Going into the panel, I was the sole Etobicoke resident; I was the sole
person with anything resembling "roots" in Etobicoke; and I latently had an
impressive grasp and creative awareness of all of Etobicoke's physical
fabric; and my background was architectural history. So, why hadn't I a
personal history, even through something as basic as membership, with the
whole well-seasoned EHS/EHB/LACAC network? Especially given the fresh,
invigorating perspectives I could have brought with my relative youth and
Wild oats. And something deeper in the soil where the wild oats grow.
On a precocious dilettante basis, I was never entirely disengaged from
Etobicoke's historicity; genuine interested curiosity brought me to
pubescently browse, however gawkily or ill-digestedly, what passed for
Etobicoke's published historical texts in the school and public library.
However, for a too-glib young Etobian of the Rheostatics/Cowboy Junkies
generation, the Etobicoke Historical Society and its tentacles made no
overtures, and besides, it felt like an inert, uncongenial, entrenched,
stolid sort of tea-and-social, Montgomery's-Inn-costume-drama square
zone--as sleepy as the Cowboy Junkies' "Trinity Sessions" with none of the
hip voguishness. Our dovetails never came close to locking; I was never
willed over. The sort of nascent "heritage activism" or "community
activism" spirit my like was "into" was more cosmopolitan,
downtown-Torontoish; in effect, I leapt over Etobicoke in order to find my
heritage way, made my way to "the big city" as many a starry-eyed
wild-oat-sowing youth is prone to doing. And currently, one may say, I'm
bringing the lessons of those wild-oat years back to where I came from, and
now all under the hopefully broad cosmopolitan aura of the "Megacity".
It now seems--and likely not just in Etobicoke's case--that a fatal divide
took place, and unfortunately, it was in the nature of the heritage beast.
At least a generation of "fresh air" was lost as a result. A generation
that grew up with Etobicoke as a suburban entity, that grew up in an age of
auto travel and pop-cult influences that ranged far beyond Etobicoke, whose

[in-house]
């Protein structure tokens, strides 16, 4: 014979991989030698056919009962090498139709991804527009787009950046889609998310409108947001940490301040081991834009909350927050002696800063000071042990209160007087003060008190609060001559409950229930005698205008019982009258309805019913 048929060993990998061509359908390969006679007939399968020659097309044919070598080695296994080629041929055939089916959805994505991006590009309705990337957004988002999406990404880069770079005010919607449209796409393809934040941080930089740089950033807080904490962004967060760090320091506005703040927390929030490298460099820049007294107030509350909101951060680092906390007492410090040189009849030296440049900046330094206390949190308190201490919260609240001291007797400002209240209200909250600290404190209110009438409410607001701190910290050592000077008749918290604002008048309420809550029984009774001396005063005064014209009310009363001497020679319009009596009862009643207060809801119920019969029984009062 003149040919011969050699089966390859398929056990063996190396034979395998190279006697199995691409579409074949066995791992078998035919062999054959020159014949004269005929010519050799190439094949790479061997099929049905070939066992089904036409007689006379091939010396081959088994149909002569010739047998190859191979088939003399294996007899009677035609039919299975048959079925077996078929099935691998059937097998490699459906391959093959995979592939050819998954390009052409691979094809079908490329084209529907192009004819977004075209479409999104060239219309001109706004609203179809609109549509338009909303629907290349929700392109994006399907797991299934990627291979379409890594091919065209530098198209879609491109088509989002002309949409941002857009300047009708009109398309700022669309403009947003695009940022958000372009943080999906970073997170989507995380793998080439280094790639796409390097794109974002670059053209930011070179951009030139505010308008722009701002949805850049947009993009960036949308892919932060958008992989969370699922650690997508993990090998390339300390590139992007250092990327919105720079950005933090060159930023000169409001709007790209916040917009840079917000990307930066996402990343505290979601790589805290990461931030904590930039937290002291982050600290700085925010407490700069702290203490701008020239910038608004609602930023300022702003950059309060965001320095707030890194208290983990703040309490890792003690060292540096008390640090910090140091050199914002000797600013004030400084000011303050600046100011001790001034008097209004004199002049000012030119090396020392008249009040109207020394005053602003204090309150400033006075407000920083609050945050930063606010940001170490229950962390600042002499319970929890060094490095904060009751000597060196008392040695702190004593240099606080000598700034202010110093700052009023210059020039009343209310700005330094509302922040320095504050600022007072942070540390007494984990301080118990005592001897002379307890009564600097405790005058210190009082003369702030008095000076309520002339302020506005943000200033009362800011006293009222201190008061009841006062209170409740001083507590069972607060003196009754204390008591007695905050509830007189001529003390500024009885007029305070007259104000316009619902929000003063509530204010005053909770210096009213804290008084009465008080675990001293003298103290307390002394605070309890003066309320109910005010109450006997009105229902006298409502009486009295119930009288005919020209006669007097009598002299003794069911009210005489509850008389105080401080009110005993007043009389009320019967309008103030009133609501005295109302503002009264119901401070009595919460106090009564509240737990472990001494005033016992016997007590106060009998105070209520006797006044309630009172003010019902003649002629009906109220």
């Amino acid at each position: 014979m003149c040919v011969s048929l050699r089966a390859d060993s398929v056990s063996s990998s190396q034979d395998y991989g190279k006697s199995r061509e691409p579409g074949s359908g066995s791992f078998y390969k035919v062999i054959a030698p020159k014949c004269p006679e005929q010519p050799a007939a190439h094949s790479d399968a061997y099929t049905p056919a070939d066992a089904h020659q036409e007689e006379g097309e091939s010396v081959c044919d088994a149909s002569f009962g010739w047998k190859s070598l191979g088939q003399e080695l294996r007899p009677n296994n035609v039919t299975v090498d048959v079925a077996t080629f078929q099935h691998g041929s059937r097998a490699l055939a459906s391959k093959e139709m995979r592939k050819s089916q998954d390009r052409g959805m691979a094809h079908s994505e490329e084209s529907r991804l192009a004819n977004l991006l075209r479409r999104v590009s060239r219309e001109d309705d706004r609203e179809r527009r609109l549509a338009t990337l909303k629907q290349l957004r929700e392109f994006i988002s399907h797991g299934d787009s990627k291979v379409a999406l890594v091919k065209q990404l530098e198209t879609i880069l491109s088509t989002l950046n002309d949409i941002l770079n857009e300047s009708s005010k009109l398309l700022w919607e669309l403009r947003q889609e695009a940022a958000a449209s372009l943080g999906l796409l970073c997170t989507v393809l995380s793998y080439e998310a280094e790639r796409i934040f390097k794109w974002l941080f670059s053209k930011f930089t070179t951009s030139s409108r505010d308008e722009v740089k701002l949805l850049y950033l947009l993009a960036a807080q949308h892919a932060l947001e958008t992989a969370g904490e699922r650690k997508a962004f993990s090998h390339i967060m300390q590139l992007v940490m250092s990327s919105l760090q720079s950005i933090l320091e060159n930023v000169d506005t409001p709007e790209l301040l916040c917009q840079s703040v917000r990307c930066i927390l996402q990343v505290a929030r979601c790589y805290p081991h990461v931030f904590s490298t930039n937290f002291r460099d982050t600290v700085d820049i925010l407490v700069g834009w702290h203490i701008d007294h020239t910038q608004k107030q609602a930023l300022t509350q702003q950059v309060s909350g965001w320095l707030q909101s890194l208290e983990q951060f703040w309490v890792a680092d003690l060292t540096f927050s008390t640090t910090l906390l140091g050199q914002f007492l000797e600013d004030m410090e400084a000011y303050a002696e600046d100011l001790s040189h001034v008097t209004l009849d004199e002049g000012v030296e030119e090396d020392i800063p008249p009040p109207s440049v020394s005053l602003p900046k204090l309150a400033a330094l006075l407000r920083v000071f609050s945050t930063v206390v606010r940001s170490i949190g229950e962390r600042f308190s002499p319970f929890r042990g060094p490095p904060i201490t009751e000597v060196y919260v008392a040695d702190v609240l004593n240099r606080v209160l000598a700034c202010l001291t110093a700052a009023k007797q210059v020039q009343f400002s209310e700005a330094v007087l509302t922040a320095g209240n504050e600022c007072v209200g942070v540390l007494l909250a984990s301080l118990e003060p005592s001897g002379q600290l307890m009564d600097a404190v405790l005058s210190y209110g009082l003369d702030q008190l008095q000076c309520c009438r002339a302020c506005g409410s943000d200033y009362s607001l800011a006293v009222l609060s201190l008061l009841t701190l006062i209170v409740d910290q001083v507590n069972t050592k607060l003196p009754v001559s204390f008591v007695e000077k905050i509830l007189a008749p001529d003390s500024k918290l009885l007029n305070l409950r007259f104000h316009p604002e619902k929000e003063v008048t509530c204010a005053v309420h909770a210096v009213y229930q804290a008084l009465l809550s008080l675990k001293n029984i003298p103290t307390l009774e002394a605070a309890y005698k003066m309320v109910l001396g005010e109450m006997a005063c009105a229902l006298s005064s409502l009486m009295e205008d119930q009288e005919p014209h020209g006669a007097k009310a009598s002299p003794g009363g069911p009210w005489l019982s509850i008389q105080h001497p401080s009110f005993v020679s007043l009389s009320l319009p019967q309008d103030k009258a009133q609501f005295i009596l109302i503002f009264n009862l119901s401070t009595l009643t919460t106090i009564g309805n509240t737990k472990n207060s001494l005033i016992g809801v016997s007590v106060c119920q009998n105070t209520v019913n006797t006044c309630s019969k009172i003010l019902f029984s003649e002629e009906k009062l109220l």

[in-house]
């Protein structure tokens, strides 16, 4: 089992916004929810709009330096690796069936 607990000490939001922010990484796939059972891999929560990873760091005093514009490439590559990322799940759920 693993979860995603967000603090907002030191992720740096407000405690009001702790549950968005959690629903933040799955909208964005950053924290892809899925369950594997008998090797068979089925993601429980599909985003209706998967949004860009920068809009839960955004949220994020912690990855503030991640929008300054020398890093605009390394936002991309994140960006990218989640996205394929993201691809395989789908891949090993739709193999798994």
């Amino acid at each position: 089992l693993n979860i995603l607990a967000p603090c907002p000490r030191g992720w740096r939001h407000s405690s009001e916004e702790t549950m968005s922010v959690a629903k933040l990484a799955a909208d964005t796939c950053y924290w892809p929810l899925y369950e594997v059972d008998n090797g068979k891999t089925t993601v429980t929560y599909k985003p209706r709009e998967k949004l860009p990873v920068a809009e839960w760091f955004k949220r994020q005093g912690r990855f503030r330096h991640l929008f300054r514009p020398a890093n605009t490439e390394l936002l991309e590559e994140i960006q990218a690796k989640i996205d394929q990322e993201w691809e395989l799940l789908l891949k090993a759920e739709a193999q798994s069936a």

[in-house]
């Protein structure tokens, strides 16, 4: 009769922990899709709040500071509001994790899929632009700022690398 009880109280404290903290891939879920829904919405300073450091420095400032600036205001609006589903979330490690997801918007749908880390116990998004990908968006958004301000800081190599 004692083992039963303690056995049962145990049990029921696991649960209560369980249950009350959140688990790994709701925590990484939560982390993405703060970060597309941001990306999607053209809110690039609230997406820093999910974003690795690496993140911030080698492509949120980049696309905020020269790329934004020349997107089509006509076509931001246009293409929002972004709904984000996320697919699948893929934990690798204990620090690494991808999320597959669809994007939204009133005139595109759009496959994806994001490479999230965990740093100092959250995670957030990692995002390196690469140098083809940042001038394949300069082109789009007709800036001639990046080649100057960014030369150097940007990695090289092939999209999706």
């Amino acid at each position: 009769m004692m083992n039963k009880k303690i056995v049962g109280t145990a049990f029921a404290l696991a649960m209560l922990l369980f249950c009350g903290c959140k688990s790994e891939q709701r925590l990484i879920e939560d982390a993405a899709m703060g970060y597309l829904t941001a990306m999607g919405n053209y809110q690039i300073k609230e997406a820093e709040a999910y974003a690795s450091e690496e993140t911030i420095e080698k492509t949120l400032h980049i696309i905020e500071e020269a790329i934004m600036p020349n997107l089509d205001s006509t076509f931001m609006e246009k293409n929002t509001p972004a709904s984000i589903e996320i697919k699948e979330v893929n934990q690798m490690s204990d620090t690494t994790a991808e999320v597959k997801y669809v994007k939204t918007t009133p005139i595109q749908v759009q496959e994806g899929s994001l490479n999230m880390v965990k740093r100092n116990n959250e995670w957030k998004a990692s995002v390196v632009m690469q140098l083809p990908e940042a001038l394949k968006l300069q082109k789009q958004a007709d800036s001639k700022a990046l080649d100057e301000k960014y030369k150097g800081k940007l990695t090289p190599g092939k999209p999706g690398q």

latent positive, creative sense of Etobicoke place had less in common with
the familiar, entrenched, myopic historical-society "olden time" tableaus
than with, say, Reyner Banham's Los Angeles--or, perhaps, Douglas
Coupland's Vancouver. A place where the beating, fascinating,
story-telling "heritage" heart very much exists, but inextricable from,
even enhanced by, a very vital, dynamic, electric, ever-indeterminate and
polyglot ultra-contemporary tableau, the happy if sometimes sloppy and
wretched reality of the here and now. Think of an Etobicoke where
Montgomery's Inn and the Motel Strip, Applewood and Apache Burger, old
farmsteads and contemporary co-ops, Home Smith and Little Somalia, the
sidelights of history and the suburban recroom, the whole shebang and the
memory thereof is out there to be uncovered, discovered, celebrated under a
common apron--warts and all, and god bless this mess.
What this generation could have brought to "heritage" is a meta-heritage
approach, informed not just by the pat, simplistic ident-a-style parameters
of most heritage organizations, but also by broader, more current aspects
of built culture and vernacular studies, and spreading into other
disciplines--landscape, sociology, et al. On the surface, such
methodologies may seem too sprawling and "intellectual"; but as applied,
perhaps cautiously at first and in tempting increments, they can open eyes
and make us richer. And in LACAC activity, it could also work toward a
more active, positive, persuasive engagement with the planning and
political aspects. Hypothetically, all of Etobicoke, and not merely the
creaky "heritage landmarks", are there to be creatively celebrated. We
know; we grew up with it, and if we didn't, we're "honorary locals".
There are pitfalls, especially when the scope's so broad; most
particularly, there's a risk of LACAC meetings being bogged down in a
plethora of trivial issues. But "meta-heritage" remains not only a
reasonable ideal; in increments, it already exists, and it's been "in the
air" for some time--one thinks of architectural and urban theses and
studies, of literary works and journalistic articles, et al. Indeed, its
seeds come from that same young vanguard that helped set the Ontario
Heritage Act and LACAC fundamentals into place in the 70s. Many are still
there, now seasoned yet far from "superceded" veterans.
It's the meta-heritage spirit that's informed my dream of an Etobicoke
architectural guide, and other potential outreach/enlightenment
efforts--and I'll offer a tentative-early-step case in point.
In my slow quest to grasp (or perhaps reacquaint myself with) "the
Etobicokeness of Etobicoke", on a lovely Sunday midafternoon in early